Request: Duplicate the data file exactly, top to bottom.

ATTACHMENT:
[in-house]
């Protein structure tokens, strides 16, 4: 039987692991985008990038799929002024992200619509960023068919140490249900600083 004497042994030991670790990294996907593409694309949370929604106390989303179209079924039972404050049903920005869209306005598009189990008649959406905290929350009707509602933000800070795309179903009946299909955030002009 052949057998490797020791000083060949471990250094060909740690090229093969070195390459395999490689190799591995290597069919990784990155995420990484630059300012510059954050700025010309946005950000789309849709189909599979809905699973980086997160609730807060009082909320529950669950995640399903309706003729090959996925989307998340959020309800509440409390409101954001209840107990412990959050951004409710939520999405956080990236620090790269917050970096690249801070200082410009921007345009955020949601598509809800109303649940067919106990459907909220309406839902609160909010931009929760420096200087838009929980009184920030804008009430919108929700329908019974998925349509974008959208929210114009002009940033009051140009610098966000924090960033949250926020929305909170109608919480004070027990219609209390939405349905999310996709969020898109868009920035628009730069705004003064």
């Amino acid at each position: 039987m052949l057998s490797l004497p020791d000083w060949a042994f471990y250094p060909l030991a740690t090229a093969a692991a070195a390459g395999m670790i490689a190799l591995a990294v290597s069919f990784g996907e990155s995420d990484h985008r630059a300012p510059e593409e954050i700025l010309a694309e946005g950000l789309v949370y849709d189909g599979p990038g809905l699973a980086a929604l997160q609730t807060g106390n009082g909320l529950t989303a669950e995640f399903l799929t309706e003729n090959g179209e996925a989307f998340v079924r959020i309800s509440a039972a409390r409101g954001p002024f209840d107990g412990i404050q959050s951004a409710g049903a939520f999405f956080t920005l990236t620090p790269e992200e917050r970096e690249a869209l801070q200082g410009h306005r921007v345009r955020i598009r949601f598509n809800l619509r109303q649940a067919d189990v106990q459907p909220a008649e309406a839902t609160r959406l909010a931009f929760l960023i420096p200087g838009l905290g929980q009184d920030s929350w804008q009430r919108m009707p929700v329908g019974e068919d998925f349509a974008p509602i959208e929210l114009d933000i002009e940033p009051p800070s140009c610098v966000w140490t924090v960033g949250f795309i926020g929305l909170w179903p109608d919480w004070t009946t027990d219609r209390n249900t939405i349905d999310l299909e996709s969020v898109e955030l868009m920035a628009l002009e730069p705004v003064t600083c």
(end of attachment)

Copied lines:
[in-house]
């Protein structure tokens, strides 16, 4: 039987692991985008990038799929002024992200619509960023068919140490249900600083 004497042994030991670790990294996907593409694309949370929604106390989303179209079924039972404050049903920005869209306005598009189990008649959406905290929350009707509602933000800070795309179903009946299909955030002009 052949057998490797020791000083060949471990250094060909740690090229093969070195390459395999490689190799591995290597069919990784990155995420990484630059300012510059954050700025010309946005950000789309849709189909599979809905699973980086997160609730807060009082909320529950669950995640399903309706003729090959996925989307998340959020309800509440409390409101954001209840107990412990959050951004409710939520999405956080990236620090790269917050970096690249801070200082410009921007345009955020949601598509809800109303649940067919106990459907909220309406839902609160909010931009929760420096200087838009929980009184920030804008009430919108929700329908019974998925349509974008959208929210114009002009940033009051140009610098966000924090960033949250926020929305909170109608919480004070027990219609209390939405349905999310996709969020898109868009920035628009730069705004003064």
């Amino acid at each position: 039987m052949l057998s490797l004497p020791d000083w060949a042994f471990y250094p060909l030991a740690t090229a093969a692991a070195a390459g395999m670790i490689a190799l591995a990294v290597s069919f990784g996907e990155s995420d990484h985008r630059a300012p510059e593409e954050i700025l010309a694309e946005g950000l789309v949370y849709d189909g599979p990038g809905l699973a980086a929604l997160q609730t807060g106390n009082g909320l529950t989303a669950e995640f399903l799929t309706e003729n090959g179209e996925a989307f998340v079924r959020i309800s509440a039972a409390r409101g954001p002024f209840d107990g412990i404050q959050s951004a409710g049903a939520f999405f956080t920005l990236t620090p790269e992200e917050r970096e690249a869209l801070q200082g410009h306005r921007v345009r955020i598009r949601f598509n809800l619509r109303q649940a067919d189990v106990q459907p909220a008649e309406a839902t609160r959406l909010a931009f929760l960023i420096p200087g838009l905290g929980q009184d920030s929350w804008q009430r919108m009707p929700v329908g019974e068919d998925f349509a974008p509602i959208e929210l114009d933000i002009e940033p009051p800070s140009c610098v966000w140490t924090v960033g949250f795309i926020g929305l909170w179903p109608d919480w004070t009946t027990d219609r209390n249900t939405i349905d999310l299909e996709s969020v898109e955030l868009m920035a628009l002009e730069p705004v003064t600083c």